Ethynylestradiol (EE) and genistein (GNT) are estrogenic compounds of particular relevance considering their oral incorporation as components of contraceptives formulations and soy-derived food, respectively. Interestingly, they were demonstrated to regulate intestinal MRP2 at post-transcriptional level, although showing a noticeable dose and model dependence. Thus, it was initially found that EE at a cholestatic dose (5 mg/kg b.w. day, for 5 consecutive days, s.c.) down-regulates rMrp2 expression and function in rat proximal jejunum, without changes in mRNA levels [89]. However, at pharmacological concentrations (0.5–5 pM) EE up-regulates hMRP2 expression and activity in Caco-2 cells. This hMRP2 induction was estrogen receptor β (ERβ)-mediated but not associated with changes at the mRNA level, thus suggesting a post-transcriptional regulation [90]. The implication of ERβ in such kind of regulation is possible since it was reported to regulate miRNAs expression [91] which, in turn, can alter hMRP2 expression [92]. Similarly, Caco-2 cells exposed to GNT (1 μM, 48 h) exhibited an ERβ-mediated hMRP2 induction at protein level without changes in expression at the mRNA level. This was associated with increased transporter activity and enhanced protection against 1-chloro-2,4-dinitrobenzene, an MRP2 substrate precursor [90]. GNT can also modulate MRP2 activity in an acute fashion, i.e., without changes in transporter expression. Some years ago, it was reported that this isoflavone competitively inhibits hepatic rMrp2 in isolated and perfused rat liver model [93]. In line with this result, Yokooji et al. demonstrated that GNT administered intravenously reduced rMrp2-mediated secretion of irinotecan hydrochloride and its metabolites in rat liver and intestine [94].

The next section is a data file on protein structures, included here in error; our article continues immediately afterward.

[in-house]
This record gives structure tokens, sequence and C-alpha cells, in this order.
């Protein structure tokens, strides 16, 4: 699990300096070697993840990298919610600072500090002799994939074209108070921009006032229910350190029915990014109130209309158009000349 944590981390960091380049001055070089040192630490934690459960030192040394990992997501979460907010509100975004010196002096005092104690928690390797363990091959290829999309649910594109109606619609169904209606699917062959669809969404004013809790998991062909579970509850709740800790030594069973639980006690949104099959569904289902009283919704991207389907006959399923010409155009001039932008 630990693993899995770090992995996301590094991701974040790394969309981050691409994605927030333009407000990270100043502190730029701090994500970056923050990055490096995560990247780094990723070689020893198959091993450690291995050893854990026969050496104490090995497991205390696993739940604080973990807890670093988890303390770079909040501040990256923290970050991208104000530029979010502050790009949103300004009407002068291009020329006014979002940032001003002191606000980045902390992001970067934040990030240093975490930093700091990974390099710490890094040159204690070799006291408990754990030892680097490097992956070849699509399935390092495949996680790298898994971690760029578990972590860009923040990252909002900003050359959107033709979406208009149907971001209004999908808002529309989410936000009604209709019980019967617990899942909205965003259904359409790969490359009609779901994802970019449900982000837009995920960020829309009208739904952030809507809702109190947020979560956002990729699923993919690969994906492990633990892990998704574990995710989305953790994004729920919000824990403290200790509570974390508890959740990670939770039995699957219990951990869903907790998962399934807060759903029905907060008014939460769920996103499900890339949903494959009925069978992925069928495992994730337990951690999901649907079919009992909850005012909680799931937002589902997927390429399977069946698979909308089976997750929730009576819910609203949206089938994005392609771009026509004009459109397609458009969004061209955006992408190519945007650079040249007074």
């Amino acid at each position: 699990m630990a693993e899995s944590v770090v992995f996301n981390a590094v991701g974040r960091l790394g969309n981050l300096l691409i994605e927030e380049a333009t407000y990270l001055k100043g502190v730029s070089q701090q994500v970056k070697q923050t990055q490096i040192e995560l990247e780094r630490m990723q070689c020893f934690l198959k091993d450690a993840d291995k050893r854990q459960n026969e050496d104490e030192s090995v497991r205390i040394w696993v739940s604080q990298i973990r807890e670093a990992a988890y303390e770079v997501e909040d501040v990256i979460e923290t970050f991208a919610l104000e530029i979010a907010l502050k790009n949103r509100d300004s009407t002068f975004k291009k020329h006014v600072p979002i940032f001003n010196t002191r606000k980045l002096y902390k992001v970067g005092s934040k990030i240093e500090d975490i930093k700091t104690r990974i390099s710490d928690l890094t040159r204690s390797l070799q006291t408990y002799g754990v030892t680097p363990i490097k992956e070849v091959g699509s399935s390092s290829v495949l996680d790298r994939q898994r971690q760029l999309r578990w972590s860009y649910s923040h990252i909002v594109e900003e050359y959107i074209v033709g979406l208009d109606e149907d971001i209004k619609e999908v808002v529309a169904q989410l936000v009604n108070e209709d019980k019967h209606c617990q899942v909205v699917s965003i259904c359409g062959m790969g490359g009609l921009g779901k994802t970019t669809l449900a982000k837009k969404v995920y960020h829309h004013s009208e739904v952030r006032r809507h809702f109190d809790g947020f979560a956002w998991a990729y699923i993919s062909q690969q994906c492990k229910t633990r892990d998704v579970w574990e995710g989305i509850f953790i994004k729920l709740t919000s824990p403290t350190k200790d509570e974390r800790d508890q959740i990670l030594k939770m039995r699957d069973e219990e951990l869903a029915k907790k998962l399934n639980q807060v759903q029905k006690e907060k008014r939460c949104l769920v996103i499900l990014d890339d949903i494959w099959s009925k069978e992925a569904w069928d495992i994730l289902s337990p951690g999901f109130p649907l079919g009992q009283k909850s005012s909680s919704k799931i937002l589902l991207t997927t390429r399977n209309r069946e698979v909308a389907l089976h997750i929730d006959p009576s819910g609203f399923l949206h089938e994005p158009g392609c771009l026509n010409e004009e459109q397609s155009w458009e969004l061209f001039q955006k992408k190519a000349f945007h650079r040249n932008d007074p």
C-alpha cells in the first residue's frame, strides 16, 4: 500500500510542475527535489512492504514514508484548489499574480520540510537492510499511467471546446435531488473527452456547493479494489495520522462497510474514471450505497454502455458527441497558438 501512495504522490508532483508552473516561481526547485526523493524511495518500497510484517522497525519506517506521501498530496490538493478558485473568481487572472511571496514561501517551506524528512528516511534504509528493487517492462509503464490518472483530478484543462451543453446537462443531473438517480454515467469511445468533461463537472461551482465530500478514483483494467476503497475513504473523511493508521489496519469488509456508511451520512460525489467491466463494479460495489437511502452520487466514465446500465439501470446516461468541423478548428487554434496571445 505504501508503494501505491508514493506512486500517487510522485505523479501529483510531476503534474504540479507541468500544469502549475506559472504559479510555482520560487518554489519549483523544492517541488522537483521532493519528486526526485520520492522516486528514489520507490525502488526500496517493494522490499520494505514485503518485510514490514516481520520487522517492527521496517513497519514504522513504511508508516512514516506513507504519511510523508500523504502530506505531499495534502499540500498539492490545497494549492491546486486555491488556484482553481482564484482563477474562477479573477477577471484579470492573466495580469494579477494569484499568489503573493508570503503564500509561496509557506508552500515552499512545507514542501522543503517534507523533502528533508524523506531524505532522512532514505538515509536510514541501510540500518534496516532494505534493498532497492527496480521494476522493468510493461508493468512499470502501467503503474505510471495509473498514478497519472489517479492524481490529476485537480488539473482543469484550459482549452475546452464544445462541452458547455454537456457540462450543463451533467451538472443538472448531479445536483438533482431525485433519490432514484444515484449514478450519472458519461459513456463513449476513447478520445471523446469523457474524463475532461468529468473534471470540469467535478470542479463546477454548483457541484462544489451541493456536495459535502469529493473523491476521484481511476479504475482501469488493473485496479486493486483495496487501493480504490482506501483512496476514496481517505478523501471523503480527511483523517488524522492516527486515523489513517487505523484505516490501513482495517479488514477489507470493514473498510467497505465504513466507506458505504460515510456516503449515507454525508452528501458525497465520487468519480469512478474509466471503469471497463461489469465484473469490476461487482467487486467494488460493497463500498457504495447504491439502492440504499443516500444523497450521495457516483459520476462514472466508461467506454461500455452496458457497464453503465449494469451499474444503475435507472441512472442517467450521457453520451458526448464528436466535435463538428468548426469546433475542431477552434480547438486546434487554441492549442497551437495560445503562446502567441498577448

The uricosuric drug probenecid represents another example of xenobiotics affecting intestinal MRP2 activity without modifying MRP2 expression. Probenecid is a classical competitive inhibitor of organic anions transport also used in the clinical practice to enhance plasma levels of antibiotics. Although nonspecific, its inhibitory effect on intestinal MRP2 was clearly demonstrated in rats [95] and in Caco-2 cells [90]. Nowadays, more potent and specific MRP inhibitors like MK571 are preferred for characterization of transport specificity. Finally, various members of the large family of nonsteroidal anti-inflammatory drugs are recognized MRP2 modulators [96]. In intestine, indomethacin was shown to inhibit MRP2 and to increase sulfasalazine transepithelial permeability, both in rat small intestine and in Caco-2 cell monolayers [97]. In agreement with these findings, Caco-2 cells coincubated with indomethacin exhibited an increased permeability to the hMRP2 substrates fluvastatin [98] and colchicine [99].

3. Conclusion